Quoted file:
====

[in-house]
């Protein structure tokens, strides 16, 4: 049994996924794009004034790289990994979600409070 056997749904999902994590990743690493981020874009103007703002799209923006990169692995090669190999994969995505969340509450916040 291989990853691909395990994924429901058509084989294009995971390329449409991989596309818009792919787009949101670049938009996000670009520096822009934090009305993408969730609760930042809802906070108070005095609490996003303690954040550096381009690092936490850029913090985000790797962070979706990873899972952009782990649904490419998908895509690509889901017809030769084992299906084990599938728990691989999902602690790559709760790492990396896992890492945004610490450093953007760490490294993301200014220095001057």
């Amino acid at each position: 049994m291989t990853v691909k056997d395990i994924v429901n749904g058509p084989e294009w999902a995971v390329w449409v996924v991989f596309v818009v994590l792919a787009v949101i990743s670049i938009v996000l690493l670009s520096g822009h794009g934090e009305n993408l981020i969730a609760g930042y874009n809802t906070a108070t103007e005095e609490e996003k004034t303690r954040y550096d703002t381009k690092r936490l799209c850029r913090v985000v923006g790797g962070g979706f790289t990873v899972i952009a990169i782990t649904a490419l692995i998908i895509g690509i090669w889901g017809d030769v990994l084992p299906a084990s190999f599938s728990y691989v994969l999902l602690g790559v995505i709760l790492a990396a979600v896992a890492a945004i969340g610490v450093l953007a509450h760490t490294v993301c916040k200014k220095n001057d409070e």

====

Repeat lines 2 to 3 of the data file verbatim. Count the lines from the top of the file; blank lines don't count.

């Protein structure tokens, strides 16, 4: 049994996924794009004034790289990994979600409070 056997749904999902994590990743690493981020874009103007703002799209923006990169692995090669190999994969995505969340509450916040 291989990853691909395990994924429901058509084989294009995971390329449409991989596309818009792919787009949101670049938009996000670009520096822009934090009305993408969730609760930042809802906070108070005095609490996003303690954040550096381009690092936490850029913090985000790797962070979706990873899972952009782990649904490419998908895509690509889901017809030769084992299906084990599938728990691989999902602690790559709760790492990396896992890492945004610490450093953007760490490294993301200014220095001057």
């Amino acid at each position: 049994m291989t990853v691909k056997d395990i994924v429901n749904g058509p084989e294009w999902a995971v390329w449409v996924v991989f596309v818009v994590l792919a787009v949101i990743s670049i938009v996000l690493l670009s520096g822009h794009g934090e009305n993408l981020i969730a609760g930042y874009n809802t906070a108070t103007e005095e609490e996003k004034t303690r954040y550096d703002t381009k690092r936490l799209c850029r913090v985000v923006g790797g962070g979706f790289t990873v899972i952009a990169i782990t649904a490419l692995i998908i895509g690509i090669w889901g017809d030769v990994l084992p299906a084990s190999f599938s728990y691989v994969l999902l602690g790559v995505i709760l790492a990396a979600v896992a890492a945004i969340g610490v450093l953007a509450h760490t490294v993301c916040k200014k220095n001057d409070e």